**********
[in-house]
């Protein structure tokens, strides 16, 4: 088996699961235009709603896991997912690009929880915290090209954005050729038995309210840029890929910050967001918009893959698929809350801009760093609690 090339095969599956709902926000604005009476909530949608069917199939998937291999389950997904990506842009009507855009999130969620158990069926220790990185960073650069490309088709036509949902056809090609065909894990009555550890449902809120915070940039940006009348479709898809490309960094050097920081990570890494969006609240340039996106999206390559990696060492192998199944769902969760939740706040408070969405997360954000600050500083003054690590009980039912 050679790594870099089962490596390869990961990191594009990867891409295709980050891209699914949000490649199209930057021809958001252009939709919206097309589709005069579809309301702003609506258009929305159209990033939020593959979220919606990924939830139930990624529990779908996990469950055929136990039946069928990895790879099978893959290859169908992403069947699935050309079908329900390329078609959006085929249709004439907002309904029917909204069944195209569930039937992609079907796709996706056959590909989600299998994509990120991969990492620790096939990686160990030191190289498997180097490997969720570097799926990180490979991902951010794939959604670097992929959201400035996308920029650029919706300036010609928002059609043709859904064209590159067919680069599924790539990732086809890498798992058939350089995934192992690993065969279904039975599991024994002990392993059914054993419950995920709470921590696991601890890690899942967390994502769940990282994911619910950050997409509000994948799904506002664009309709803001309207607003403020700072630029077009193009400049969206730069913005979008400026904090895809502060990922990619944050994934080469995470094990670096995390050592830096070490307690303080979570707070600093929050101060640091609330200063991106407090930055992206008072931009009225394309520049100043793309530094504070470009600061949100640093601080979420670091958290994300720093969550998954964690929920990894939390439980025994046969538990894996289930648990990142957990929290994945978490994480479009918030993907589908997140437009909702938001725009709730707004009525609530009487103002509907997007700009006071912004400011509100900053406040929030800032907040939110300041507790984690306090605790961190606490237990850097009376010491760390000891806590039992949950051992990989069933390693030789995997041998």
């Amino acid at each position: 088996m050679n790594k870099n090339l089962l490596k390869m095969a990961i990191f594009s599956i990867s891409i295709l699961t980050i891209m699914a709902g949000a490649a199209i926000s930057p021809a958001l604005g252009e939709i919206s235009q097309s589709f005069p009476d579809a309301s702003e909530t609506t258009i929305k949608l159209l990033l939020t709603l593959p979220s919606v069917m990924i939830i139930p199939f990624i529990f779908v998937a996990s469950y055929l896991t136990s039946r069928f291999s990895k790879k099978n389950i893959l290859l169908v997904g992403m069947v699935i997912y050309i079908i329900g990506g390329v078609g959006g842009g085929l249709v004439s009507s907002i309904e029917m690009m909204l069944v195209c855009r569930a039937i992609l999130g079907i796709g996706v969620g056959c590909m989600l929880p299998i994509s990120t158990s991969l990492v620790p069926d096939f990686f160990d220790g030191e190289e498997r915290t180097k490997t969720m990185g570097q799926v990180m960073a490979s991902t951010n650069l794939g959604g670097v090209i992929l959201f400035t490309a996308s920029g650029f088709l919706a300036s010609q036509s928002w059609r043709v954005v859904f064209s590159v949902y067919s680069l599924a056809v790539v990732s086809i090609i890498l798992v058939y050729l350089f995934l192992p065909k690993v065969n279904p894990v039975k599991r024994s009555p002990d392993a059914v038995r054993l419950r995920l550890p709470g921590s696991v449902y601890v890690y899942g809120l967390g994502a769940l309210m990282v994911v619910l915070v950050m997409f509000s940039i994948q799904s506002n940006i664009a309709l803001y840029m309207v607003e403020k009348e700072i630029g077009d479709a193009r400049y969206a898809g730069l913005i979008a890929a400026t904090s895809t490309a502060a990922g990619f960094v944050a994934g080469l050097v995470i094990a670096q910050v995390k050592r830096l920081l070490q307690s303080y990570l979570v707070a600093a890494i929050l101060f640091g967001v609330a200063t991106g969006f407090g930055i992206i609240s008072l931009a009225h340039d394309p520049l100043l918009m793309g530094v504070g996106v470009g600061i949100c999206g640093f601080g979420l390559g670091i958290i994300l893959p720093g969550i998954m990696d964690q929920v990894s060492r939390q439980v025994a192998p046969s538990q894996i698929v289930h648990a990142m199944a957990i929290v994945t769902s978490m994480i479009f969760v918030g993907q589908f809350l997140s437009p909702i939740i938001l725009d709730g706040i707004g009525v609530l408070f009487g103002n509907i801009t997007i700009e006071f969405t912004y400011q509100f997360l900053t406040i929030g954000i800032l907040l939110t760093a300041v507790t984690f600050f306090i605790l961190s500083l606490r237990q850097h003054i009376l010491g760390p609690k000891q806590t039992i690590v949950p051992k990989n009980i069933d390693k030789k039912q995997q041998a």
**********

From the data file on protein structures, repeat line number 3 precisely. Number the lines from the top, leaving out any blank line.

């Amino acid at each position: 088996m050679n790594k870099n090339l089962l490596k390869m095969a990961i990191f594009s599956i990867s891409i295709l699961t980050i891209m699914a709902g949000a490649a199209i926000s930057p021809a958001l604005g252009e939709i919206s235009q097309s589709f005069p009476d579809a309301s702003e909530t609506t258009i929305k949608l159209l990033l939020t709603l593959p979220s919606v069917m990924i939830i139930p199939f990624i529990f779908v998937a996990s469950y055929l896991t136990s039946r069928f291999s990895k790879k099978n389950i893959l290859l169908v997904g992403m069947v699935i997912y050309i079908i329900g990506g390329v078609g959006g842009g085929l249709v004439s009507s907002i309904e029917m690009m909204l069944v195209c855009r569930a039937i992609l999130g079907i796709g996706v969620g056959c590909m989600l929880p299998i994509s990120t158990s991969l990492v620790p069926d096939f990686f160990d220790g030191e190289e498997r915290t180097k490997t969720m990185g570097q799926v990180m960073a490979s991902t951010n650069l794939g959604g670097v090209i992929l959201f400035t490309a996308s920029g650029f088709l919706a300036s010609q036509s928002w059609r043709v954005v859904f064209s590159v949902y067919s680069l599924a056809v790539v990732s086809i090609i890498l798992v058939y050729l350089f995934l192992p065909k690993v065969n279904p894990v039975k599991r024994s009555p002990d392993a059914v038995r054993l419950r995920l550890p709470g921590s696991v449902y601890v890690y899942g809120l967390g994502a769940l309210m990282v994911v619910l915070v950050m997409f509000s940039i994948q799904s506002n940006i664009a309709l803001y840029m309207v607003e403020k009348e700072i630029g077009d479709a193009r400049y969206a898809g730069l913005i979008a890929a400026t904090s895809t490309a502060a990922g990619f960094v944050a994934g080469l050097v995470i094990a670096q910050v995390k050592r830096l920081l070490q307690s303080y990570l979570v707070a600093a890494i929050l101060f640091g967001v609330a200063t991106g969006f407090g930055i992206i609240s008072l931009a009225h340039d394309p520049l100043l918009m793309g530094v504070g996106v470009g600061i949100c999206g640093f601080g979420l390559g670091i958290i994300l893959p720093g969550i998954m990696d964690q929920v990894s060492r939390q439980v025994a192998p046969s538990q894996i698929v289930h648990a990142m199944a957990i929290v994945t769902s978490m994480i479009f969760v918030g993907q589908f809350l997140s437009p909702i939740i938001l725009d709730g706040i707004g009525v609530l408070f009487g103002n509907i801009t997007i700009e006071f969405t912004y400011q509100f997360l900053t406040i929030g954000i800032l907040l939110t760093a300041v507790t984690f600050f306090i605790l961190s500083l606490r237990q850097h003054i009376l010491g760390p609690k000891q806590t039992i690590v949950p051992k990989n009980i069933d390693k030789k039912q995997q041998a």